Extreme Weather is Everywhere – So are Youth-Driven Solutions
Why young people should be at the center of our resilience efforts.
By now we all know this to be true; climate change is going to impact every aspect of our lives. Yesterday the Washington Post published an interesting article by Andrea Stanley. It highlighted the impact extreme weather events are having on school infrastructure. According to the article, “nearly 6,500 public schools are in counties at a high risk of flooding, and that number is rapidly multiplying.” Which means that the challenges we are facing today are just the tip of the iceberg.
As much as I found the article illuminating, I continue to be frustrated that young people are too often left out of the solution calculus. I keep asking myself, “When will we realize that one of our greatest assets in addressing climate change in schools and communities is young people?”
Thank goodness Ms. Stanley interviewed the amazing Dr. Lisa Kensler from Auburn University for her article. As Professor Kensler explained, “If we aren’t properly preparing the next generation about the problems of the climate crisis and how to fix them, our buildings will continue to be weak to the challenges of disasters.”
I admit it, I beat this same drum all of the time. But only because I have first-hand experience seeing it work. Just this afternoon I had a chance to talk to two young women who are sophomores in high school. Earlier in their lives (funny thing to say about a 14 year old) these young women had been part of a team of students who had noticed mold growing in their school. They quickly understood that increasing rainfall and humidity from extreme weather events and climate change were going to make more schools vulnerable to mold infestations. So, these students took it into their own hands to make a difference.
Partnering with their state senator, they crafted an indoor air quality law that covers mold in schools. Then, they advocated for its passage to the Virginia House of Delegates and got a law enacted.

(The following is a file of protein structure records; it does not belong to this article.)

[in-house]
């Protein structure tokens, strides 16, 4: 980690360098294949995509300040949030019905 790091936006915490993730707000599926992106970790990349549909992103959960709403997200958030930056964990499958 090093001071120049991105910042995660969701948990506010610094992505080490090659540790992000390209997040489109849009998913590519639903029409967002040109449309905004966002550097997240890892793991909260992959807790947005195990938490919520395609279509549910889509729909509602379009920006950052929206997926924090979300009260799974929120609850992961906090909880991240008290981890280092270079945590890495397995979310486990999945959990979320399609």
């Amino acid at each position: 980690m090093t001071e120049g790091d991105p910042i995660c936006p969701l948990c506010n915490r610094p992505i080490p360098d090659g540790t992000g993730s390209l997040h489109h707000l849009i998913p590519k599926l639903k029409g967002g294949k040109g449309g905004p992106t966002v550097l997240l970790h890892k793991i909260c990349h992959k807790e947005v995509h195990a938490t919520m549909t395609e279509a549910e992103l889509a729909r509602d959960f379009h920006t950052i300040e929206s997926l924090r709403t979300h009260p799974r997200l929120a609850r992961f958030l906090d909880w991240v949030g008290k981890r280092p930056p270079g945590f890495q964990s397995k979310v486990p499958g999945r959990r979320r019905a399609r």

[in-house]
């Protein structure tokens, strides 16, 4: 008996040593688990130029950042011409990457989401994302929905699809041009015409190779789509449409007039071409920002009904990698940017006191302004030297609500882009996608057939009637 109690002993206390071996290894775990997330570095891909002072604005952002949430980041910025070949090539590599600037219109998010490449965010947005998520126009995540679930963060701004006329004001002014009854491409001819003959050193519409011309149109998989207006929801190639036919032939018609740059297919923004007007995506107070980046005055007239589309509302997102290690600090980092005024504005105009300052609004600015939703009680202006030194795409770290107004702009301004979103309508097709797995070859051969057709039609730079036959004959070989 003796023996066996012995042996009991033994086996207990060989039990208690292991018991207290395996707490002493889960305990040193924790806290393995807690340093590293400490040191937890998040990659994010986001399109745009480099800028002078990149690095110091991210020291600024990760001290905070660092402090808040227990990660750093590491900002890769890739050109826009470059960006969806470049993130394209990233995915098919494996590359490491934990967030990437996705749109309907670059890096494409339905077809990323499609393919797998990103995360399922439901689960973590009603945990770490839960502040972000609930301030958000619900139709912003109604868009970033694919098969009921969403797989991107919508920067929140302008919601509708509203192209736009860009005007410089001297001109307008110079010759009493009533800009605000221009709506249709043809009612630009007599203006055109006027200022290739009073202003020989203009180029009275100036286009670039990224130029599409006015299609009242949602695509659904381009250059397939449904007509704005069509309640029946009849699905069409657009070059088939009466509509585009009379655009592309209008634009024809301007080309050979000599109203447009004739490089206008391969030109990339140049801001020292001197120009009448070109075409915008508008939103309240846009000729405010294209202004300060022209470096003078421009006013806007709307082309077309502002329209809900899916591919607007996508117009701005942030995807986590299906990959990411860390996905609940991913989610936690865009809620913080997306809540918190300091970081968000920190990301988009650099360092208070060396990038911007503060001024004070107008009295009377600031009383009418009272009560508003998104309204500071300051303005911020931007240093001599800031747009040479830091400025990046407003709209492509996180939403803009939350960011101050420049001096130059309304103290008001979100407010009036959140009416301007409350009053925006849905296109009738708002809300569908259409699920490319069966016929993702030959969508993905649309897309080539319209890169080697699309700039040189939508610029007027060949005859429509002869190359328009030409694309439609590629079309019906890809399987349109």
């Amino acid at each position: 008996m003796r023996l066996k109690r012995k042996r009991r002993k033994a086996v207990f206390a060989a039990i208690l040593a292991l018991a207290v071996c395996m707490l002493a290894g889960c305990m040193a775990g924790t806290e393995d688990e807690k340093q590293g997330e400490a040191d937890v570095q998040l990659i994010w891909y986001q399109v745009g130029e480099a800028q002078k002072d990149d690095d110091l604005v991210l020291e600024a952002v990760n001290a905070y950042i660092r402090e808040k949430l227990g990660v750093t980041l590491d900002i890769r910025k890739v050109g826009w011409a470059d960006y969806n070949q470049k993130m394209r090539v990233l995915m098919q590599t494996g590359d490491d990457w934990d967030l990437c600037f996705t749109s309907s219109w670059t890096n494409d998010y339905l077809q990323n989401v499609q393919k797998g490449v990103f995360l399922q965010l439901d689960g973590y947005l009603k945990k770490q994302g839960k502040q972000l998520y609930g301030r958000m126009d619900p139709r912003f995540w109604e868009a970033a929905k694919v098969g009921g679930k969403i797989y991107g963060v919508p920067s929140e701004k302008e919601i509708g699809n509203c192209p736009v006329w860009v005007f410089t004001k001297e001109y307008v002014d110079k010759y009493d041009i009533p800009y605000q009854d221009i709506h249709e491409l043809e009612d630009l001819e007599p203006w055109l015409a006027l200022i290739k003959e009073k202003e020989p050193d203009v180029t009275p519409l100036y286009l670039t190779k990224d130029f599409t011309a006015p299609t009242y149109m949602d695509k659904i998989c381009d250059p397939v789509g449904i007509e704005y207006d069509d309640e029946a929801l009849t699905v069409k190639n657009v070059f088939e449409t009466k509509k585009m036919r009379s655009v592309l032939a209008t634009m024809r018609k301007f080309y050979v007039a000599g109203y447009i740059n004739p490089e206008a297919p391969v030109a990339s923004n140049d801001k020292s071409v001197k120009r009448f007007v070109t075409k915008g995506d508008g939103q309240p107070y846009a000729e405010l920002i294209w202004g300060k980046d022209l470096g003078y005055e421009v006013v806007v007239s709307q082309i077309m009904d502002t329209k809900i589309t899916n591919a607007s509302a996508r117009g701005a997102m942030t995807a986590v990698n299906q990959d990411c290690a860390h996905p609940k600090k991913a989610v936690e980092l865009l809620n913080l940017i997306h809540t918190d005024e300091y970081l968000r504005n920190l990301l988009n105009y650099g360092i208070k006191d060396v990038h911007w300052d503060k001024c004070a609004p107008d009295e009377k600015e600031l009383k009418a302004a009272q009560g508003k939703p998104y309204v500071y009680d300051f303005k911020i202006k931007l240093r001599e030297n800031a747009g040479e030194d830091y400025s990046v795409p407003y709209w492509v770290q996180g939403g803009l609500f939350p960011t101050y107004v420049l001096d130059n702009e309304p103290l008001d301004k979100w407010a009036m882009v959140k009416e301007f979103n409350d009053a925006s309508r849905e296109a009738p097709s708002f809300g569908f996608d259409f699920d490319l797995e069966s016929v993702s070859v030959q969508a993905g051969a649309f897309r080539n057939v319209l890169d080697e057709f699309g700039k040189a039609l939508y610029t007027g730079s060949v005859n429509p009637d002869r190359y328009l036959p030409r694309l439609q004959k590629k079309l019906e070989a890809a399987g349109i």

If you have ever seen an Earth Force event, you have heard their story. What is news to me (and to you) is that those young women have convinced a national lobbying firm to help them take the issue of mold infestation in schools to Congress. They are asking our elected officials to take action to protect our schools from these kinds of problems related to climate change.
Earth Force is not alone in this work. In the Virginia Beach area, Ms. Stanley highlights how the Elizabeth River Project is doing similar engagement works with school districts. That program has young people study sea level rise and develop community responses to increase resilience.
Additionally, Earth Force is working with Brightways Learning in Montana and the Environmental Education Association of Illinois to engage young people in making their communities more resilient to natural hazards and extreme weather events. Through those partnerships, young people are tackling the natural hazards important to them and their communities and making all of us more resilient to the impacts of climate change.
The value that young people can bring to making our schools and communities more resilient to climate change deserves more than a single sentence in a three-page feature. Young people should be at the center of our resilience efforts. There is no better way to learn math, language, science, and other subjects. Nothing is more important than teaching young people how to employ that knowledge in service to our future.